SANCERRE AND WICKER CHAIRS

You order Perrier in Paris because you can. Because everything else is wrong, but you can manage that one thing. An impossibly old man grips your wrist like he’s drowning. He tells you he once had an American lover. The day takes on carnival proportions.

Screen Shot 2018-09-13 at 5.18.49 PMYou went to Paris to drink Sancerre (even though the French are bored with wine) while sitting in a wicker café chair on the sidewalk. You went to Paris to fall in love, to be seen in that particular light. What was supposed to be a moment suspended, a Mendelssohn overture, is instead an impossibly old man clawing at your arm and leaving marks. Continue reading

NOTES ON PROCESS, part 1

A.

My experience as an artist so far has been that I am led down various life paths, often related to the BIG LIFE ISSUES (marriage, career, friendships, family, health scares for myself or those close to me, minor and major tragedies, national and world events) and make art in response to those experiences. The art isn’t really planned beyond “I think I’m OK at writing, so I’ll study that, and since I’ve studied it a bit, I guess that’s my main media” or “I’m sick of words and need to try to express myself through some other art form so maybe I’ll play the ukulele because it only has four strings so how hard can it be?”

In short: Art Reflects Life.

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Members of Pussy Riot perform at Red Square, January 2012. Photo by Denis Sinyakov/Reuters

But now, in my mid-40s, I find myself wondering if the more meaningful creative path might be Life Reflects Art. Wherein the artist would choose an art form and follow that Continue reading

WISH YOU WERE HERE

After deleting 139 photos of my ex, my photo gallery looks like I’ve only ever vacationed by myself. I suppose that’s sort of true: Me leaning casually against Hadrian’s Wall; me at Edith Piaf’s grave; me, in an optical illusion, touching the top of the Temple of Kukulkan as if it’s miniature and I’m a giant.

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I can barely remember feeling hot that day, in Chichen Itza, or motion sick from the bus ride. I recall those details like an itinerary, like a packing list, like a fact that could also be a lie. Like a movie I once saw while sick with the flu that I later, inadvertently, adopted as a series of scenes from my own life. Memory is like that: Fallible, slippery. Continue reading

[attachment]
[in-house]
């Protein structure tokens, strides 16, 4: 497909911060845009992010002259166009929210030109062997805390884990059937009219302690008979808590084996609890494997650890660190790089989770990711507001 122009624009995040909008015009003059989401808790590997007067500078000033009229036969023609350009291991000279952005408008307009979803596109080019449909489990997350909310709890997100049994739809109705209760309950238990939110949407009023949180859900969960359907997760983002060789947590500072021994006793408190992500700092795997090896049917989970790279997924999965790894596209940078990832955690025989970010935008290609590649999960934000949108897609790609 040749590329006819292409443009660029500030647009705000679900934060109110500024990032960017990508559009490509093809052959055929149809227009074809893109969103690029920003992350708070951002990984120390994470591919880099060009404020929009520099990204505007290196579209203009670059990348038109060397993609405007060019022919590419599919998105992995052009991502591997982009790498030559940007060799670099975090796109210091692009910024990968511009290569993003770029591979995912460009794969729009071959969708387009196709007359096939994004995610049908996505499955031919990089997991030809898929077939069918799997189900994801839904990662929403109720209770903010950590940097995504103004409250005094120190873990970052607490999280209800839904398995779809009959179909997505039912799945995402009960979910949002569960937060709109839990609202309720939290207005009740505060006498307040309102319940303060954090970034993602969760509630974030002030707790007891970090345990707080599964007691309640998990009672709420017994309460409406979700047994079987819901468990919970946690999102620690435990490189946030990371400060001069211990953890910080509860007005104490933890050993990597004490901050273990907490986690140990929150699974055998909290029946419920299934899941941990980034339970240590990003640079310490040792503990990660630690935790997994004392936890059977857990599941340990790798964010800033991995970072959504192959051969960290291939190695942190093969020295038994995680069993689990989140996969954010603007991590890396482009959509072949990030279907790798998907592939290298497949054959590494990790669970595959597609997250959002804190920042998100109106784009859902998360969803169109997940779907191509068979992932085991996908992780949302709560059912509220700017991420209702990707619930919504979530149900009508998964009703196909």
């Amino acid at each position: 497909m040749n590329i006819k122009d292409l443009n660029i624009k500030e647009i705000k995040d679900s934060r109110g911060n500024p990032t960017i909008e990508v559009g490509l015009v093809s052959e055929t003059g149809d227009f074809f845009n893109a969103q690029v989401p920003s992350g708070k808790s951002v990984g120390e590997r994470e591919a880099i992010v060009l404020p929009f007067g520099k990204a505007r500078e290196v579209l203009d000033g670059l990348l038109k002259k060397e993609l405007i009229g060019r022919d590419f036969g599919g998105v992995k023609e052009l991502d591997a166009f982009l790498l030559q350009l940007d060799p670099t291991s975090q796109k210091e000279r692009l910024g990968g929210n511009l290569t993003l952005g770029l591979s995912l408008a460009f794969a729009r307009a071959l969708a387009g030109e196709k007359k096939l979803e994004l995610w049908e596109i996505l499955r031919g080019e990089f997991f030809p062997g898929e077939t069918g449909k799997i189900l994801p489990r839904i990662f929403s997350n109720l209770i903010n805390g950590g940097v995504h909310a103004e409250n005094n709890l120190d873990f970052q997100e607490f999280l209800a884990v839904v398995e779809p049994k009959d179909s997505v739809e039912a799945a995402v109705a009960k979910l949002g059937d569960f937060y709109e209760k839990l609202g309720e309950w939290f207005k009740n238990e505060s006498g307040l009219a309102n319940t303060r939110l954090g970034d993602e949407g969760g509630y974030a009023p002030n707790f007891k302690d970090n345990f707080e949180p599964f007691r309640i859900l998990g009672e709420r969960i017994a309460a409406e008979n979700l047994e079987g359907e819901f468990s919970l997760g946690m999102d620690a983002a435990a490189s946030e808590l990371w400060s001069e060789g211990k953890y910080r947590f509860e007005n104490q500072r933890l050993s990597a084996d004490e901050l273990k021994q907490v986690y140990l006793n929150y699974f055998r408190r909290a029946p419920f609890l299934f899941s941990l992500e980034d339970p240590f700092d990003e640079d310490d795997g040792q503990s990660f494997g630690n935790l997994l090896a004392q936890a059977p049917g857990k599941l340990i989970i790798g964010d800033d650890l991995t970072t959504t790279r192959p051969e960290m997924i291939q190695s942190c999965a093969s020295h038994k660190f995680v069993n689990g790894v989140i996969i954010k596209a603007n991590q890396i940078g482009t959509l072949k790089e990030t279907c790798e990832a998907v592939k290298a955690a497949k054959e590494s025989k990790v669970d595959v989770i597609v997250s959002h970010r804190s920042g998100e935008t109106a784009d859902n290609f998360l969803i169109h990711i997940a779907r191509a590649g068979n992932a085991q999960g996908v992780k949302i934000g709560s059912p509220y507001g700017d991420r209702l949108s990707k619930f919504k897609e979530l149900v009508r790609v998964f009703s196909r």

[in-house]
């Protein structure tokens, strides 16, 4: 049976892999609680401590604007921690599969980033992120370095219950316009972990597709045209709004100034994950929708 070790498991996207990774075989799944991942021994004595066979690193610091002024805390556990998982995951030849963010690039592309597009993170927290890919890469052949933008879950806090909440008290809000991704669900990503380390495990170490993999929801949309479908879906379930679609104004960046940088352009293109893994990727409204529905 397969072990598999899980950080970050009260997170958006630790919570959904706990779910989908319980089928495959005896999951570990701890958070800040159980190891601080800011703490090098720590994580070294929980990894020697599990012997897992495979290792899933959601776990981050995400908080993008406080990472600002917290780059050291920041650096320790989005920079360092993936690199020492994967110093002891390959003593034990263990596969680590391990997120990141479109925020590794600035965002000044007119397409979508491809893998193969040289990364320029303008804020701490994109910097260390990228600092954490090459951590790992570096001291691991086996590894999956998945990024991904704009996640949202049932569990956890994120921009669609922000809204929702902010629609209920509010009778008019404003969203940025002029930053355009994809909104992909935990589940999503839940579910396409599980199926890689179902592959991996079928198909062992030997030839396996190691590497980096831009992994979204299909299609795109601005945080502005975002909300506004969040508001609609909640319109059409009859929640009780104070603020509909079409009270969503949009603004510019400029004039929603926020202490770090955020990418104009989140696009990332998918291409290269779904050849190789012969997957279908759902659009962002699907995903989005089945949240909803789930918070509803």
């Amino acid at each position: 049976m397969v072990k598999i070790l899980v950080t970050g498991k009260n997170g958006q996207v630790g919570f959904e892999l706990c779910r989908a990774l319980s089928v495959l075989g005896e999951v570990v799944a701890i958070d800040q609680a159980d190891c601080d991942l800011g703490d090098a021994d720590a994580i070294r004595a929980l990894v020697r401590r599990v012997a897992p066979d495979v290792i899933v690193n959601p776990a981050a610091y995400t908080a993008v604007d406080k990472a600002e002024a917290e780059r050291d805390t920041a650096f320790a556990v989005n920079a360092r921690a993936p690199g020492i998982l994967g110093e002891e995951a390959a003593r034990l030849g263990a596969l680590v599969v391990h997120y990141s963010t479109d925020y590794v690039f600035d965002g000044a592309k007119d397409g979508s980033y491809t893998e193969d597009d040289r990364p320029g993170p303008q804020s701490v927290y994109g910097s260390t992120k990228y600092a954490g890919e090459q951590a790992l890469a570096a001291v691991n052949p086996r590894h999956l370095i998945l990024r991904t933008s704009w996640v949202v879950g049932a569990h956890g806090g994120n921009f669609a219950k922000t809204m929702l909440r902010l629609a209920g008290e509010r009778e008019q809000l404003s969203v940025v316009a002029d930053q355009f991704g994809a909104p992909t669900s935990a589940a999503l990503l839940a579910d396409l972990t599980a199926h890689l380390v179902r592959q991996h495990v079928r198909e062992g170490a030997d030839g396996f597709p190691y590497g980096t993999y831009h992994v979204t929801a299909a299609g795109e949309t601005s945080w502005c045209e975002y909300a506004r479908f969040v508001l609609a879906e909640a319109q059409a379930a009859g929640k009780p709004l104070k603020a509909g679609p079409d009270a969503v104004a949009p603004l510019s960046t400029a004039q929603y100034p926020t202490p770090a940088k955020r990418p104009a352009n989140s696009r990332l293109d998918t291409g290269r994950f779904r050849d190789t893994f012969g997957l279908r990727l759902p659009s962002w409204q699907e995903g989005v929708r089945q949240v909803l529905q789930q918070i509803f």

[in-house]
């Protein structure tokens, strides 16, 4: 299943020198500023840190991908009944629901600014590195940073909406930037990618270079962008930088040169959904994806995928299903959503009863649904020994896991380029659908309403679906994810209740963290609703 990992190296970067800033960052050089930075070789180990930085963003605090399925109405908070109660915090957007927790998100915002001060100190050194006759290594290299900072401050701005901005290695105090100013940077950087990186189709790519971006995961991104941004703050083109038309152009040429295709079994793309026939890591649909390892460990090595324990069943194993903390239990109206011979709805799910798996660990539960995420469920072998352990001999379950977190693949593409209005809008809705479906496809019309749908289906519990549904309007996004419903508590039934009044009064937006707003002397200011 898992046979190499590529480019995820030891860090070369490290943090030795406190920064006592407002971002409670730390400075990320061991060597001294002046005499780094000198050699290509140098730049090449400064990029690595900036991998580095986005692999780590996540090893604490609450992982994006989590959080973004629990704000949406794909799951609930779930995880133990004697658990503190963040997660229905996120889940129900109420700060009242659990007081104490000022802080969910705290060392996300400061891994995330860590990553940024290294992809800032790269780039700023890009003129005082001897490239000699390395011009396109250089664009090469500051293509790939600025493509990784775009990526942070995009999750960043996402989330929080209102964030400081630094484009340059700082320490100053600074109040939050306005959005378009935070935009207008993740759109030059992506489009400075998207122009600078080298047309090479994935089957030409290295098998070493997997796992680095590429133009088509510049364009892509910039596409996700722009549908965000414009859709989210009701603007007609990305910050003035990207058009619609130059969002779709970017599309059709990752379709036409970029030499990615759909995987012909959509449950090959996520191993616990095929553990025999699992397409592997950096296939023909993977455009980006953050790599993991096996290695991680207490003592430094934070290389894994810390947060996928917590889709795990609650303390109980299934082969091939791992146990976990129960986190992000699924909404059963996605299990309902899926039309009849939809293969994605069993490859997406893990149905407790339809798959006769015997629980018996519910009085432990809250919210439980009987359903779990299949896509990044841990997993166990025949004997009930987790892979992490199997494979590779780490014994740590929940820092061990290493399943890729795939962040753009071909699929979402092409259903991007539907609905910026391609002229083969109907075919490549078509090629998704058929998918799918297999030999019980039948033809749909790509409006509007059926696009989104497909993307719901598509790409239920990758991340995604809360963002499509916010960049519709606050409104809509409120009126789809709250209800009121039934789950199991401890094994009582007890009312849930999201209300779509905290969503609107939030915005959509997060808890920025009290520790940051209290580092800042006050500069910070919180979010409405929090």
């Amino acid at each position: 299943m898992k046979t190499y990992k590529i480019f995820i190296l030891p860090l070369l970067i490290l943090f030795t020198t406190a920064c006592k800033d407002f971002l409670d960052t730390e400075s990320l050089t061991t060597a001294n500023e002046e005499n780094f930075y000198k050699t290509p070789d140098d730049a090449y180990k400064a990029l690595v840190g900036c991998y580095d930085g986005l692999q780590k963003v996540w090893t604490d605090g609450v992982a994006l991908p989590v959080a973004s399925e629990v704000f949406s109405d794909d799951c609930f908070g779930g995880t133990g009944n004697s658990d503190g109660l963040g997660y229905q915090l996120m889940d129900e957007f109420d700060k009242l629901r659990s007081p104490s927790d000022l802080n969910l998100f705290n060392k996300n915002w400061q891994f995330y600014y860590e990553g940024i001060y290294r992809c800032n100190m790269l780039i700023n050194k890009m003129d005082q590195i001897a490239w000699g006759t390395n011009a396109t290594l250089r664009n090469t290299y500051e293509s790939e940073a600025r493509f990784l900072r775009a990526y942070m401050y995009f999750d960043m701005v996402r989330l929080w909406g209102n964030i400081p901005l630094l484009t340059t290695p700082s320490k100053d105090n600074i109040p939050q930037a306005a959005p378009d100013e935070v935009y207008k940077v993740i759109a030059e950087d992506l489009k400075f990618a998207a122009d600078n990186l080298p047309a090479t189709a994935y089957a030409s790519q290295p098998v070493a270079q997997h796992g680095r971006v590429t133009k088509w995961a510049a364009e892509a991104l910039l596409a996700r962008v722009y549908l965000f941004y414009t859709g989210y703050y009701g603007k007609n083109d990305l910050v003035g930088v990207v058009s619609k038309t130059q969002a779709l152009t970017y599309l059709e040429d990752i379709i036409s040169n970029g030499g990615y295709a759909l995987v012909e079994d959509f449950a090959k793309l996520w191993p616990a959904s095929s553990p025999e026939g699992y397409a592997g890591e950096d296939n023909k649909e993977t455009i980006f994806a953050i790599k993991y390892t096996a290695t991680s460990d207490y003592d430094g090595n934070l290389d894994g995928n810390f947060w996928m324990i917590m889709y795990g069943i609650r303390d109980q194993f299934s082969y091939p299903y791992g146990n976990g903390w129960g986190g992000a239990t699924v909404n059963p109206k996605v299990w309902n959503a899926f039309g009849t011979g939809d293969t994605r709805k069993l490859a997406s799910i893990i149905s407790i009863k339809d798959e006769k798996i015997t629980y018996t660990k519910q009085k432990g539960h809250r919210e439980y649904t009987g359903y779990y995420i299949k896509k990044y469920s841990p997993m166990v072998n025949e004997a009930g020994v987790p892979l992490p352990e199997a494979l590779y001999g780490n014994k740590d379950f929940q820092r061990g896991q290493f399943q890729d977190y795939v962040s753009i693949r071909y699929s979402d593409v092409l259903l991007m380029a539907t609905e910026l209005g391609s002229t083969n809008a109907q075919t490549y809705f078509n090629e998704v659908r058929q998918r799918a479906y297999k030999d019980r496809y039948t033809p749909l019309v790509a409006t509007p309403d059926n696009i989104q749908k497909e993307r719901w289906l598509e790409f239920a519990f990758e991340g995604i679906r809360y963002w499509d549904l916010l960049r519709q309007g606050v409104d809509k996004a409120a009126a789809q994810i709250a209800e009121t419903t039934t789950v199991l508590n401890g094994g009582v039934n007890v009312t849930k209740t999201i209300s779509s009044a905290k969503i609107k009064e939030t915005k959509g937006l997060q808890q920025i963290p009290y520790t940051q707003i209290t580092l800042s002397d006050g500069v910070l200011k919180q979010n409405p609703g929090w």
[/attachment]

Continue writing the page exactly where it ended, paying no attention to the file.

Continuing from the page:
SOMEWHERE A TOWN IS WAITING FOR YOU TO ARRIVE

I found a folder of 68 photos, from a 2015 trip to Ireland, on a forgotten SD card. Like finding an old role of film, it turned up some treasures and lots of questions. What is this shot even of? What was I feeling on this day? Who was I, three years ago? So this week’s post is a flash fiction on that theme.

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It’s not this town. And you’re glad, though this town is scenic, sprawling along a mineral-gray lake. The banks are mossy and the sky is pale blue and the hill beyond the village is artfully terraced by ancient people who carved civilization from the land with Iron Age tools. Maybe it was Bronze Age. You should know from all the museums but you don’t know. Continue reading

On creativity, growth, and freshman orientation

It’s the time of year when kids go back to school and people on the precipice of adulthood go off the college — some for the first time. This year it seems like everyone I know is the parent of a 17- or 18-year-old who is starting college, so my social media feeds are full of photos of Move In Day(s).

It’s a rite of passage — one of many that I, a person without children, have not been through.

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Move-In Day, 1948 , from University of Mary Washington

Two things: 1) I barely recall being dropped off at college for the first time. I know my mom took me. I remember she had a perm at the time. There’s a photo of us somewhere and I’m wearing cargo pants. She might have been sad to leave me, but that’s not how I remember it.

So the going-off-to-college initiation is likely more impactful for parents, because the teenager’s life up to that point has been nothing but change, nothing but new experiences. It’s been school and life lessons and body morphing. College is of all of that (on steroids) with different scenery and less adult supervision. Continue reading

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Asheville Percussion Festival 2018, photo by Jesse Kitt

Alli Marshall is a poet, fiction writer, and performer. She’s interested in moving writing beyond the page, seeking the golden in the mundane, finding the intersection of art and social justice, and reconnecting with mythology — both ancient and modern.

Learn more about Alli here.

The Eye of Hathor (video)

A performance from this year’s Asheville Percussion Festival. Soundscape by Bonnie Whiting, movement by Brandi Mizilca, words by me. It’s a poem about creative work and women’s work and the intersection of the two: the point at which an artist steps through fear to meet a challenge. (At least that’s what I think it’s about — but it’s totally open to interpretation.)

Video and audio by Joshua Messick, live soundboard audio mix by Steve Beatty and Edward Link at Diana Wortham Theatre in Asheville, video editing by Asheville Rhythm.